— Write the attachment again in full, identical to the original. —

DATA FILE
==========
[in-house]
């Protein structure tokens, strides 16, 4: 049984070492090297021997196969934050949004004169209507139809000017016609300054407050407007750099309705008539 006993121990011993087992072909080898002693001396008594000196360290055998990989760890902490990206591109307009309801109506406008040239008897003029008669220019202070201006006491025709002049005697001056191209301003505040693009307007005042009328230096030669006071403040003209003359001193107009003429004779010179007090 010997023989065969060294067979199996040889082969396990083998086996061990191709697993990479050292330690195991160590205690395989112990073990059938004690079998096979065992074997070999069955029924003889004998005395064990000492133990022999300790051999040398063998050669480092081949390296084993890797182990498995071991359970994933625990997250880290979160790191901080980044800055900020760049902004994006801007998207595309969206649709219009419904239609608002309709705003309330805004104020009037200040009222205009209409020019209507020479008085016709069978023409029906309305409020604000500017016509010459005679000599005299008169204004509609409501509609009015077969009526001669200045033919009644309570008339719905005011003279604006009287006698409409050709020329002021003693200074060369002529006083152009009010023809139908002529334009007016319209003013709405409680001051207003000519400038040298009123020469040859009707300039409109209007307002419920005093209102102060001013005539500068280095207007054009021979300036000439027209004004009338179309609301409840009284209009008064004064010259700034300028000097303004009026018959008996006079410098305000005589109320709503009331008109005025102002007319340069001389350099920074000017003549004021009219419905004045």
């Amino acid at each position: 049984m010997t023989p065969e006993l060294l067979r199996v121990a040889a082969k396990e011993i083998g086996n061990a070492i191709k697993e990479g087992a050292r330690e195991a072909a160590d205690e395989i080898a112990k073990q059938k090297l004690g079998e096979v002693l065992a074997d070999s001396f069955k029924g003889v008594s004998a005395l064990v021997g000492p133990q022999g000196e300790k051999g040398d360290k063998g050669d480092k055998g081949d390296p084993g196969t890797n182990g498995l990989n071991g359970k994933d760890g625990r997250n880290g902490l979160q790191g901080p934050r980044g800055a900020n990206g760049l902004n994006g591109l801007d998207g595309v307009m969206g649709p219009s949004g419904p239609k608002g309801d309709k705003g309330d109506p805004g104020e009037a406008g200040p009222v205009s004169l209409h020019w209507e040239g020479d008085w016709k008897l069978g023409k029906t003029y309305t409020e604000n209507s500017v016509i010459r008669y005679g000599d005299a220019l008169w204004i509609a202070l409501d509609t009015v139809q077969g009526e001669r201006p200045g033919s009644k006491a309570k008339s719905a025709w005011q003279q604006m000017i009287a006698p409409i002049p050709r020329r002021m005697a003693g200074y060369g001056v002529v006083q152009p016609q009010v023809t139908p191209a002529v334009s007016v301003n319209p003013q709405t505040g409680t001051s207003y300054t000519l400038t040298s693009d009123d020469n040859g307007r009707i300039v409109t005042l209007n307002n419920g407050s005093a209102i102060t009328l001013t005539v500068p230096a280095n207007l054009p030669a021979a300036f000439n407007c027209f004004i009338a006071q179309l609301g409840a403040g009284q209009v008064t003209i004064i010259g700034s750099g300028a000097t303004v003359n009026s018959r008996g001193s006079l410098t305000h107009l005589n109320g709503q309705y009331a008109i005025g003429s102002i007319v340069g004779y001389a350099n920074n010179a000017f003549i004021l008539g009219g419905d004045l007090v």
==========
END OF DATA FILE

[in-house]
């Protein structure tokens, strides 16, 4: 049984070492090297021997196969934050949004004169209507139809000017016609300054407050407007750099309705008539 006993121990011993087992072909080898002693001396008594000196360290055998990989760890902490990206591109307009309801109506406008040239008897003029008669220019202070201006006491025709002049005697001056191209301003505040693009307007005042009328230096030669006071403040003209003359001193107009003429004779010179007090 010997023989065969060294067979199996040889082969396990083998086996061990191709697993990479050292330690195991160590205690395989112990073990059938004690079998096979065992074997070999069955029924003889004998005395064990000492133990022999300790051999040398063998050669480092081949390296084993890797182990498995071991359970994933625990997250880290979160790191901080980044800055900020760049902004994006801007998207595309969206649709219009419904239609608002309709705003309330805004104020009037200040009222205009209409020019209507020479008085016709069978023409029906309305409020604000500017016509010459005679000599005299008169204004509609409501509609009015077969009526001669200045033919009644309570008339719905005011003279604006009287006698409409050709020329002021003693200074060369002529006083152009009010023809139908002529334009007016319209003013709405409680001051207003000519400038040298009123020469040859009707300039409109209007307002419920005093209102102060001013005539500068280095207007054009021979300036000439027209004004009338179309609301409840009284209009008064004064010259700034300028000097303004009026018959008996006079410098305000005589109320709503009331008109005025102002007319340069001389350099920074000017003549004021009219419905004045």
């Amino acid at each position: 049984m010997t023989p065969e006993l060294l067979r199996v121990a040889a082969k396990e011993i083998g086996n061990a070492i191709k697993e990479g087992a050292r330690e195991a072909a160590d205690e395989i080898a112990k073990q059938k090297l004690g079998e096979v002693l065992a074997d070999s001396f069955k029924g003889v008594s004998a005395l064990v021997g000492p133990q022999g000196e300790k051999g040398d360290k063998g050669d480092k055998g081949d390296p084993g196969t890797n182990g498995l990989n071991g359970k994933d760890g625990r997250n880290g902490l979160q790191g901080p934050r980044g800055a900020n990206g760049l902004n994006g591109l801007d998207g595309v307009m969206g649709p219009s949004g419904p239609k608002g309801d309709k705003g309330d109506p805004g104020e009037a406008g200040p009222v205009s004169l209409h020019w209507e040239g020479d008085w016709k008897l069978g023409k029906t003029y309305t409020e604000n209507s500017v016509i010459r008669y005679g000599d005299a220019l008169w204004i509609a202070l409501d509609t009015v139809q077969g009526e001669r201006p200045g033919s009644k006491a309570k008339s719905a025709w005011q003279q604006m000017i009287a006698p409409i002049p050709r020329r002021m005697a003693g200074y060369g001056v002529v006083q152009p016609q009010v023809t139908p191209a002529v334009s007016v301003n319209p003013q709405t505040g409680t001051s207003y300054t000519l400038t040298s693009d009123d020469n040859g307007r009707i300039v409109t005042l209007n307002n419920g407050s005093a209102i102060t009328l001013t005539v500068p230096a280095n207007l054009p030669a021979a300036f000439n407007c027209f004004i009338a006071q179309l609301g409840a403040g009284q209009v008064t003209i004064i010259g700034s750099g300028a000097t303004v003359n009026s018959r008996g001193s006079l410098t305000h107009l005589n109320g709503q309705y009331a008109i005025g003429s102002i007319v340069g004779y001389a350099n920074n010179a000017f003549i004021l008539g009219g419905d004045l007090v």